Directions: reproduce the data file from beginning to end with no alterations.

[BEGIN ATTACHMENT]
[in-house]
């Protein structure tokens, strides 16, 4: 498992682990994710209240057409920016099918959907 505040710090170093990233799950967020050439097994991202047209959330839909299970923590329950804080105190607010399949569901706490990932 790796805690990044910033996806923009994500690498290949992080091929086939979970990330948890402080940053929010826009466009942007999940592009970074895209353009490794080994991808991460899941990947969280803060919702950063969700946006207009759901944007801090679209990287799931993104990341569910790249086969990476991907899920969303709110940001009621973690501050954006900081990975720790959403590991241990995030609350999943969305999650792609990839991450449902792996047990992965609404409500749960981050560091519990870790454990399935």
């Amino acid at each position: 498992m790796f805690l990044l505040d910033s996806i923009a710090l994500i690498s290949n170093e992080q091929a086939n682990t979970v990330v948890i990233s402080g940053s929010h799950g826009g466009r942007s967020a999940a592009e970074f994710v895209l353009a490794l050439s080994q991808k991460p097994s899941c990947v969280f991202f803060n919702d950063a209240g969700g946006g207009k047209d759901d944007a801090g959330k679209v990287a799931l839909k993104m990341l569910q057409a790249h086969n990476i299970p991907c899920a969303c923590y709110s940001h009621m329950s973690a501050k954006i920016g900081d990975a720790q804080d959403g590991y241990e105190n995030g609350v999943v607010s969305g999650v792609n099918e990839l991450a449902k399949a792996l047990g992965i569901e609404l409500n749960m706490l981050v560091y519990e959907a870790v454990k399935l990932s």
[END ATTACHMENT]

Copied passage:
[in-house]
């Protein structure tokens, strides 16, 4: 498992682990994710209240057409920016099918959907 505040710090170093990233799950967020050439097994991202047209959330839909299970923590329950804080105190607010399949569901706490990932 790796805690990044910033996806923009994500690498290949992080091929086939979970990330948890402080940053929010826009466009942007999940592009970074895209353009490794080994991808991460899941990947969280803060919702950063969700946006207009759901944007801090679209990287799931993104990341569910790249086969990476991907899920969303709110940001009621973690501050954006900081990975720790959403590991241990995030609350999943969305999650792609990839991450449902792996047990992965609404409500749960981050560091519990870790454990399935």
């Amino acid at each position: 498992m790796f805690l990044l505040d910033s996806i923009a710090l994500i690498s290949n170093e992080q091929a086939n682990t979970v990330v948890i990233s402080g940053s929010h799950g826009g466009r942007s967020a999940a592009e970074f994710v895209l353009a490794l050439s080994q991808k991460p097994s899941c990947v969280f991202f803060n919702d950063a209240g969700g946006g207009k047209d759901d944007a801090g959330k679209v990287a799931l839909k993104m990341l569910q057409a790249h086969n990476i299970p991907c899920a969303c923590y709110s940001h009621m329950s973690a501050k954006i920016g900081d990975a720790q804080d959403g590991y241990e105190n995030g609350v999943v607010s969305g999650v792609n099918e990839l991450a449902k399949a792996l047990g992965i569901e609404l409500n749960m706490l981050v560091y519990e959907a870790v454990k399935l990932s």